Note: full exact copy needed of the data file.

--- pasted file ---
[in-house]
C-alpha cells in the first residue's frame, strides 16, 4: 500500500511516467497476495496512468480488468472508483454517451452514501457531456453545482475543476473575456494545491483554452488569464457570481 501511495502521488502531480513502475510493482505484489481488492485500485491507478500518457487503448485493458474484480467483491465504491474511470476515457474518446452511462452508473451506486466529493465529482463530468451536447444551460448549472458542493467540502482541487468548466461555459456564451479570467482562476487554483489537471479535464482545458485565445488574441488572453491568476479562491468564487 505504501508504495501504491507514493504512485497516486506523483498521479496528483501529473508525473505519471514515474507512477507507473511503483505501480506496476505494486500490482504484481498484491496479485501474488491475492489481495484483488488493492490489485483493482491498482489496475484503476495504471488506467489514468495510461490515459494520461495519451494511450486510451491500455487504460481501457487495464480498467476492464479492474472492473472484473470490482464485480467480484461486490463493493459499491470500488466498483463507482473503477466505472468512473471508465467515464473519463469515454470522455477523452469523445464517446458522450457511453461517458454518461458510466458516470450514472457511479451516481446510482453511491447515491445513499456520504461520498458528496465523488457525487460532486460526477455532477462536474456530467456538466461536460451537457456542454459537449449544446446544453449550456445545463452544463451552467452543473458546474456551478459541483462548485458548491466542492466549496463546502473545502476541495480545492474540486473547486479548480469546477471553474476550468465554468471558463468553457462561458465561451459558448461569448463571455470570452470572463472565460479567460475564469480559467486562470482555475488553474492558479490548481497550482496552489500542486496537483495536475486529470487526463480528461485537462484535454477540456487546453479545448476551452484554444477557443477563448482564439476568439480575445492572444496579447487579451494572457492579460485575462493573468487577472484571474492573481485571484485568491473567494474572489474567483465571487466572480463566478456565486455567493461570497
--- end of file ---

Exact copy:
[in-house]
C-alpha cells in the first residue's frame, strides 16, 4: 500500500511516467497476495496512468480488468472508483454517451452514501457531456453545482475543476473575456494545491483554452488569464457570481 501511495502521488502531480513502475510493482505484489481488492485500485491507478500518457487503448485493458474484480467483491465504491474511470476515457474518446452511462452508473451506486466529493465529482463530468451536447444551460448549472458542493467540502482541487468548466461555459456564451479570467482562476487554483489537471479535464482545458485565445488574441488572453491568476479562491468564487 505504501508504495501504491507514493504512485497516486506523483498521479496528483501529473508525473505519471514515474507512477507507473511503483505501480506496476505494486500490482504484481498484491496479485501474488491475492489481495484483488488493492490489485483493482491498482489496475484503476495504471488506467489514468495510461490515459494520461495519451494511450486510451491500455487504460481501457487495464480498467476492464479492474472492473472484473470490482464485480467480484461486490463493493459499491470500488466498483463507482473503477466505472468512473471508465467515464473519463469515454470522455477523452469523445464517446458522450457511453461517458454518461458510466458516470450514472457511479451516481446510482453511491447515491445513499456520504461520498458528496465523488457525487460532486460526477455532477462536474456530467456538466461536460451537457456542454459537449449544446446544453449550456445545463452544463451552467452543473458546474456551478459541483462548485458548491466542492466549496463546502473545502476541495480545492474540486473547486479548480469546477471553474476550468465554468471558463468553457462561458465561451459558448461569448463571455470570452470572463472565460479567460475564469480559467486562470482555475488553474492558479490548481497550482496552489500542486496537483495536475486529470487526463480528461485537462484535454477540456487546453479545448476551452484554444477557443477563448482564439476568439480575445492572444496579447487579451494572457492579460485575462493573468487577472484571474492573481485571484485568491473567494474572489474567483465571487466572480463566478456565486455567493461570497